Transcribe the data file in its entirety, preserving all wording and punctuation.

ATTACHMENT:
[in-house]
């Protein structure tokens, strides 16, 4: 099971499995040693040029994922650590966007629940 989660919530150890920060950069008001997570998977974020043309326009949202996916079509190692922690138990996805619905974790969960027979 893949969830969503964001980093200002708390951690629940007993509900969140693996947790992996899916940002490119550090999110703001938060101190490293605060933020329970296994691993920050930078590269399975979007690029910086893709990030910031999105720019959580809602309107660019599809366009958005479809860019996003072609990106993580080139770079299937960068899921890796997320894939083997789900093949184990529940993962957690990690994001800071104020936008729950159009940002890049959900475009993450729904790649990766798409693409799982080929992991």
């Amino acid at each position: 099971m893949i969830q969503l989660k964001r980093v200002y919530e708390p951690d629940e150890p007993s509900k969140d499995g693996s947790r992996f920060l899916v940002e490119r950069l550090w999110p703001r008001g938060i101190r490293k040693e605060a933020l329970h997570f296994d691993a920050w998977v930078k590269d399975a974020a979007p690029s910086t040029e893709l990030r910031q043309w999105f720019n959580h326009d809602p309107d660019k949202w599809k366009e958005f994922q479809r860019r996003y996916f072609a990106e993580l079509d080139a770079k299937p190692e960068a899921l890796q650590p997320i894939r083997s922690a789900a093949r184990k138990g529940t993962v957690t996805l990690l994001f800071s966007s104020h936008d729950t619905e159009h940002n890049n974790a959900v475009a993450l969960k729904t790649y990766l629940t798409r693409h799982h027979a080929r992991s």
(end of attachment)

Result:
[in-house]
């Protein structure tokens, strides 16, 4: 099971499995040693040029994922650590966007629940 989660919530150890920060950069008001997570998977974020043309326009949202996916079509190692922690138990996805619905974790969960027979 893949969830969503964001980093200002708390951690629940007993509900969140693996947790992996899916940002490119550090999110703001938060101190490293605060933020329970296994691993920050930078590269399975979007690029910086893709990030910031999105720019959580809602309107660019599809366009958005479809860019996003072609990106993580080139770079299937960068899921890796997320894939083997789900093949184990529940993962957690990690994001800071104020936008729950159009940002890049959900475009993450729904790649990766798409693409799982080929992991």
């Amino acid at each position: 099971m893949i969830q969503l989660k964001r980093v200002y919530e708390p951690d629940e150890p007993s509900k969140d499995g693996s947790r992996f920060l899916v940002e490119r950069l550090w999110p703001r008001g938060i101190r490293k040693e605060a933020l329970h997570f296994d691993a920050w998977v930078k590269d399975a974020a979007p690029s910086t040029e893709l990030r910031q043309w999105f720019n959580h326009d809602p309107d660019k949202w599809k366009e958005f994922q479809r860019r996003y996916f072609a990106e993580l079509d080139a770079k299937p190692e960068a899921l890796q650590p997320i894939r083997s922690a789900a093949r184990k138990g529940t993962v957690t996805l990690l994001f800071s966007s104020h936008d729950t619905e159009h940002n890049n974790a959900v475009a993450l969960k729904t790649y990766l629940t798409r693409h799982h027979a080929r992991s």